Cheryl Wicks: It’s kitten season again
Right up front I’ll let the reader know this is a plea for help. Sammie’s Friends desperately needs foster parents to help get through kitten season.
You’re probably thinking, “I didn’t even know there was a kitten season. Do they grow like plants in the spring?”
Wonder no more; for the last two years we have received over 400 kittens per year. If you read my February article you know that February is prime mating time. Since the gestation period is approximately eight weeks that means the first kittens arrive around mid- April and continue to arrive through September. The time is fast approaching.
We know of some shelters that have already received kittens. Kittens are birthed during spring and summer — this is Mother Nature’s way of making life safe for the little critters. They would not survive in freezing temperatures. A newborn kitten weighs only about 3.5 ounces and is very vulnerable.
Unless you are someone’s pampered pet, life as a cat can be difficult. We receive babies that have been left in mailboxes, have been born in sheds and barns and fields. Some of the litters come with mamas and some are found helpless and alone. The kittens we need help with are anywhere from one day to eight weeks old.
If this sounds interesting to you, please come to Sammie’s Cat Facility, 14647 McCourtney Road in Grass Valley and fill out a foster application.
If you have questions please call Ruth, the cat facility manager, at 530-274-1955. Ruth has tons of experience and can be a helpful mentor/guide through this process if you have never done it before.
Sammie’s Friends will pay for all medical care, vaccines, spaying/neutering (when kittens are old enough and when mama has stopped nursing), supplies of food and milk supplement, beds and whatever else is needed. Fosters are there to provide love, socialization and care for the kittens and mamas.
If you have other animals at your home be sure that those animals are safe around your foster animals. Safety is one of the key responsibilities of a foster. Children can be a great asset in helping with care and socializing kittens. If you have very young children they will need to be supervised to ensure the safety of the fragile and vulnerable kittens and your children. Even little kittens can bite and scratch (most of them don’t, but they can).
Many times it is best to keep the fosters from your own menagerie just to be safe on lots of levels. We don’t want any of our fosters being attacked by a foster home animal. It is for the safety of your animals too. We do vaccinate the mother cats and the kittens have immunity through their mothers for the first six weeks, at which point we vaccinate them. When these cats are stray cats we do not know their history, so you may want to keep them separate. It is required that our animals be housed indoors.
Sammie’s Friends staff will match you up with the right fostering situation for you. For instance, if you are experienced and know quite a bit about cats, you might take a litter of feral kittens. If those kittens are worked with and socialized in the first few weeks of their lives they can often become household pets. Once they get older they remain feral. If you have never bottle fed a tiny infant you will need training. There is an art to it. The staff is always here to answer your questions and you will also be given a foster manual to use for guidance.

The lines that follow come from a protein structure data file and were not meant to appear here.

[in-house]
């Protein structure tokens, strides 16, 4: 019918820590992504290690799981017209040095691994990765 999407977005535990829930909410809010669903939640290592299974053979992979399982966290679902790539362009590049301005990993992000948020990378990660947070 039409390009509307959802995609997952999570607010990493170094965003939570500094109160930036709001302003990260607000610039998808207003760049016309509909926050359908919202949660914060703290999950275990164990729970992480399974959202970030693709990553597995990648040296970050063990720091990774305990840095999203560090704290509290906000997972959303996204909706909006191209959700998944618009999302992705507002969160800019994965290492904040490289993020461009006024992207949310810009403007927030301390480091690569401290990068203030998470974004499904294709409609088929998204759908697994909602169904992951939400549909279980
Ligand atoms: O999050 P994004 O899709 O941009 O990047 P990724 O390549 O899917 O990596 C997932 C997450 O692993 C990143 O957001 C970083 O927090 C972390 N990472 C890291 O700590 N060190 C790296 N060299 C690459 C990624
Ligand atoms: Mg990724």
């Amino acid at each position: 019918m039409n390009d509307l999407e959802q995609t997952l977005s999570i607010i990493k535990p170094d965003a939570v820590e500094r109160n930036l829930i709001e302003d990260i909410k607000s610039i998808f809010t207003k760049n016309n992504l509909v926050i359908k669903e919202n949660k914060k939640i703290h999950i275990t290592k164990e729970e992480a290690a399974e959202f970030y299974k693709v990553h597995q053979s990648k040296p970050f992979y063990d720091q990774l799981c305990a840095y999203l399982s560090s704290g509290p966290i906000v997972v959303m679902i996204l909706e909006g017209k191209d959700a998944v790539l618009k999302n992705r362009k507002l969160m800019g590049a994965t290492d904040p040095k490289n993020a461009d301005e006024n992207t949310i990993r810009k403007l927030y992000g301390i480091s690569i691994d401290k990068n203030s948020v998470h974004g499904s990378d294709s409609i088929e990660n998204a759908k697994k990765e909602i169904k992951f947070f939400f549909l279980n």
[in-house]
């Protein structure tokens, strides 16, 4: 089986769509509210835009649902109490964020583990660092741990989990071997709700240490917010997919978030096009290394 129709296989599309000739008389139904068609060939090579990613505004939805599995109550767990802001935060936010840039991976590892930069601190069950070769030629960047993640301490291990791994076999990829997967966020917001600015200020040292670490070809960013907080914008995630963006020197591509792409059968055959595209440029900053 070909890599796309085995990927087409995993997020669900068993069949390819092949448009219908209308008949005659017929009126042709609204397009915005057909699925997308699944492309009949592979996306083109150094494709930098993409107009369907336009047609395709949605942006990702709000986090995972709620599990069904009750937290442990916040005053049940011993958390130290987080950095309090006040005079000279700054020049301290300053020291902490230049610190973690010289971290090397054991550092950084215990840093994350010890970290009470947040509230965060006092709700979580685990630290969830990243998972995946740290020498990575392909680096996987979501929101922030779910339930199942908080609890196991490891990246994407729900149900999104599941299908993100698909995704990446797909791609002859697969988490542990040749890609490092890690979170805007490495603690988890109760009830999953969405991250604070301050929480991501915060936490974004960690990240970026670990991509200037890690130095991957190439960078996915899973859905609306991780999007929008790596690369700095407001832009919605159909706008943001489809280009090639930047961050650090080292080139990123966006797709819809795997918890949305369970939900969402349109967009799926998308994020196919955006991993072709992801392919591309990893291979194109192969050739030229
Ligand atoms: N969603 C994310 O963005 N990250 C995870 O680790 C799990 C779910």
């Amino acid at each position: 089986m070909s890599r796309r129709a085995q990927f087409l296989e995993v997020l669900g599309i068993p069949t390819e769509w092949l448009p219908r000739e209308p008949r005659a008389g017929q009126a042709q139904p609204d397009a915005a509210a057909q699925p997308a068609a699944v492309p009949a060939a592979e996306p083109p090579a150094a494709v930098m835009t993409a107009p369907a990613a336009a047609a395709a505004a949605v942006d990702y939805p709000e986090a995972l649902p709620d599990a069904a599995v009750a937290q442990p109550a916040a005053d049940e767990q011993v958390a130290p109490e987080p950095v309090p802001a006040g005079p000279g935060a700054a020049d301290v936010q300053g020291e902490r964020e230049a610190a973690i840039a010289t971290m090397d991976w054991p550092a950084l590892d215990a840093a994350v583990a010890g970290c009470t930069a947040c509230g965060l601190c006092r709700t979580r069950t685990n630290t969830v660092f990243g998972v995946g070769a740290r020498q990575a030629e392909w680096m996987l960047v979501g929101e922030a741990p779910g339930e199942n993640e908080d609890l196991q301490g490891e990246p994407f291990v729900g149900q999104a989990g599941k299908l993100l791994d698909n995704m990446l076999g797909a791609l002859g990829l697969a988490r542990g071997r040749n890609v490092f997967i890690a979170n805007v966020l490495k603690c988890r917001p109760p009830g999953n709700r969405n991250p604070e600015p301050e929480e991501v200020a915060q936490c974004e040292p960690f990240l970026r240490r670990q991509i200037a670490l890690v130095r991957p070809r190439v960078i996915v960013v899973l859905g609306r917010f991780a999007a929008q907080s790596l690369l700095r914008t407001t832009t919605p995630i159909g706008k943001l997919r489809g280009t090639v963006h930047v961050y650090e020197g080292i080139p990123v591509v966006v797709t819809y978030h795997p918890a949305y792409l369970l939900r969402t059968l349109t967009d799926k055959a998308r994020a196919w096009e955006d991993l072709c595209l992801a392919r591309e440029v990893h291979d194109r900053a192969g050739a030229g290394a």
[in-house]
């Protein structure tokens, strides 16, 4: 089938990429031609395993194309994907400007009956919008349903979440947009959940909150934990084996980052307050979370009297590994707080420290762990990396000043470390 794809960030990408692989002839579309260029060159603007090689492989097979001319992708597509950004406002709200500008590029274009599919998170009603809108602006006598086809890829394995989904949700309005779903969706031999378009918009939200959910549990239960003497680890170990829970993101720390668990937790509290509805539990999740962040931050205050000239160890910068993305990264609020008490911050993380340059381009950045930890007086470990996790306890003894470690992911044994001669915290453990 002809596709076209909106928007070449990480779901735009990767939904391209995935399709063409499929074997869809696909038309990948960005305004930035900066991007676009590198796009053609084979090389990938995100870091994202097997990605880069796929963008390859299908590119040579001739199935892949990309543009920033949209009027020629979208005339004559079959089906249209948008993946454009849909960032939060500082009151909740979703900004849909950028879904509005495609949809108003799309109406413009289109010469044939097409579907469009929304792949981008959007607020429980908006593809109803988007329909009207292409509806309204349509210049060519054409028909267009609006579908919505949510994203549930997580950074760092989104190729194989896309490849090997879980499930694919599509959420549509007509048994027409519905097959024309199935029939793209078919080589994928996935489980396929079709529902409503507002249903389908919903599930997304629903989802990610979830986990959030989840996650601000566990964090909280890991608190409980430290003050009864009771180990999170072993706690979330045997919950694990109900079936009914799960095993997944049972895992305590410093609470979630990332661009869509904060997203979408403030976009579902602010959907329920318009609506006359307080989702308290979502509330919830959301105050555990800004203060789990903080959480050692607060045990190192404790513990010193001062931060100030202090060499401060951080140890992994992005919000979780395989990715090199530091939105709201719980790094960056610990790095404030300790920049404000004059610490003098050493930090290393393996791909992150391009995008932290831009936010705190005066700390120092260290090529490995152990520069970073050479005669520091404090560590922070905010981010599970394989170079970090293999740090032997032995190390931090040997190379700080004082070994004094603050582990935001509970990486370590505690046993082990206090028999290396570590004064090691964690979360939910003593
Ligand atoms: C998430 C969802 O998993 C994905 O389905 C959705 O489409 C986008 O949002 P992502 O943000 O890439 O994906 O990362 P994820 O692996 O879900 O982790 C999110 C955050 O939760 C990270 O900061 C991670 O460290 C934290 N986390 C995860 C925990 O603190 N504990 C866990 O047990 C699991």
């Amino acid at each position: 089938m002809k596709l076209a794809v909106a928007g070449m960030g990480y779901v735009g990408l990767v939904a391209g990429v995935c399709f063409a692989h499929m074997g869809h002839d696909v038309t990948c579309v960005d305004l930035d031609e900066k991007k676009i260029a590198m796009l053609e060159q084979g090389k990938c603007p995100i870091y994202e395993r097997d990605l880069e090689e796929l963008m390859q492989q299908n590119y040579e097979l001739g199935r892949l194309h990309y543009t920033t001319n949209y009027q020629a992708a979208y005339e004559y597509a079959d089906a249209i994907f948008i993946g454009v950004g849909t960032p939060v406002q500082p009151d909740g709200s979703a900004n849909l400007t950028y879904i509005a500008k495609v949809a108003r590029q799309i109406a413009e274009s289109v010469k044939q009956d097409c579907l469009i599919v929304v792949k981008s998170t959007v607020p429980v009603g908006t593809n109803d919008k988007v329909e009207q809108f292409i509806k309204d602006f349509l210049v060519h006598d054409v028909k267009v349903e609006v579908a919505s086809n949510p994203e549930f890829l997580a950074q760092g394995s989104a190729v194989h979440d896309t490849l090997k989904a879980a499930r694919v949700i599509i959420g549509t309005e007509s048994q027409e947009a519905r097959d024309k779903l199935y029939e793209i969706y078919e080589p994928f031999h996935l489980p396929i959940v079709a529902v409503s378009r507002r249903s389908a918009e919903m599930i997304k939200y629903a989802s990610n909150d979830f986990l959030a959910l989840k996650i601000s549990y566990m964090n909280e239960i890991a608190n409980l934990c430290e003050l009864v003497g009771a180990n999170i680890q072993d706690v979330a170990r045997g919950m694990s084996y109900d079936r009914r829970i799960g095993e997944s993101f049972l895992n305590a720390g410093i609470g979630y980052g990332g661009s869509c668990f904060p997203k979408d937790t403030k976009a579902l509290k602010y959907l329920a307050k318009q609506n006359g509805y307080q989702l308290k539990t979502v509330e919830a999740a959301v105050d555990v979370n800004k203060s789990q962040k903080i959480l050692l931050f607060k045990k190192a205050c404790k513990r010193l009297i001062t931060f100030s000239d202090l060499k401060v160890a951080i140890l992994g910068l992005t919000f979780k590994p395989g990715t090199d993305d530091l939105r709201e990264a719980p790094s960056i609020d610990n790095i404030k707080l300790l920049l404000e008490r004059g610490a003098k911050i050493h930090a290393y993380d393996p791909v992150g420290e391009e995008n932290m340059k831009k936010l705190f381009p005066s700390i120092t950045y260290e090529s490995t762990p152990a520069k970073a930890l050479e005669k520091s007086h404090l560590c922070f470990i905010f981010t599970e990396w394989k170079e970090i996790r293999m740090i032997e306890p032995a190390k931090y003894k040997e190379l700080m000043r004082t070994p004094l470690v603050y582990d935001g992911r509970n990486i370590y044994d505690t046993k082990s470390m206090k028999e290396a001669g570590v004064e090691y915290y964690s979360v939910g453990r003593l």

We have had several fosters who enjoy this so much they do it year after year. We sometimes have fosters who can only foster for a little while during the summer (e.g., teachers who are off for a couple of months). Bottle babies must be fed every couple of hours so there needs to be someone around to feed them. Occasionally people have jobs where they can take them with them and feed them throughout the day. Don’t do this without your employer’s approval, please.
Although this article focuses on fosters for kittens, we do need foster parents for puppies and adult animals also. We often need help with animals that are sick or injured and need a safe place to stay during recovery. We sometimes have older animals that would do better in someone’s home. Sometimes we’re just plain crowded and need to get a few animals out of the shelter until we can reduce the population through adoptions. If you are interested in puppy/dog fostering call Debbie at the dog facility 530-471-5041.
Right now the 2019 Cat Crisis program is going on so please take advantage of this program. For spaying/neutering information for dogs and cats go to http://www.sammiesfriends.org.
Come on out to Sammie’s Friends Animal Shelter and join in the fun. We need you, the animals need you, and you’ll have a darn good time. Many thanks to those of you who have fostered animals over the years. We couldn’t do it without your help.
Cheryl Wicks is the Co-Founder and President of Sammie’s Friends.
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